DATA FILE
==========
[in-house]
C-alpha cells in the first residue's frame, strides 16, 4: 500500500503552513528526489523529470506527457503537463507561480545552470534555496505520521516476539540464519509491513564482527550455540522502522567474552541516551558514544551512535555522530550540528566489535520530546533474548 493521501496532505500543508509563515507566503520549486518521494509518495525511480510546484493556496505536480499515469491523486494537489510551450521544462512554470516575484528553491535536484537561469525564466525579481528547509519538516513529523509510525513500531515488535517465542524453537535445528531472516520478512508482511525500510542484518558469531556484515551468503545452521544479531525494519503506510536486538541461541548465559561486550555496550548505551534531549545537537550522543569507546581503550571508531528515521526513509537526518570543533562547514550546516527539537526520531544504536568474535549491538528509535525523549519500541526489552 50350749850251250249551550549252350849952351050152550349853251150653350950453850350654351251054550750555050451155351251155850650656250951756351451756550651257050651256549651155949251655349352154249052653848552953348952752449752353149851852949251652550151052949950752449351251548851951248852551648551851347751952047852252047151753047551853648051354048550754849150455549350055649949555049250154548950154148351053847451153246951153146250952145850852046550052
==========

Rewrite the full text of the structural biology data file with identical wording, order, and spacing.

[in-house]
C-alpha cells in the first residue's frame, strides 16, 4: 500500500503552513528526489523529470506527457503537463507561480545552470534555496505520521516476539540464519509491513564482527550455540522502522567474552541516551558514544551512535555522530550540528566489535520530546533474548 493521501496532505500543508509563515507566503520549486518521494509518495525511480510546484493556496505536480499515469491523486494537489510551450521544462512554470516575484528553491535536484537561469525564466525579481528547509519538516513529523509510525513500531515488535517465542524453537535445528531472516520478512508482511525500510542484518558469531556484515551468503545452521544479531525494519503506510536486538541461541548465559561486550555496550548505551534531549545537537550522543569507546581503550571508531528515521526513509537526518570543533562547514550546516527539537526520531544504536568474535549491538528509535525523549519500541526489552 50350749850251250249551550549252350849952351050152550349853251150653350950453850350654351251054550750555050451155351251155850650656250951756351451756550651257050651256549651155949251655349352154249052653848552953348952752449752353149851852949251652550151052949950752449351251548851951248852551648551851347751952047852252047151753047551853648051354048550754849150455549350055649949555049250154548950154148351053847451153246951153146250952145850852046550052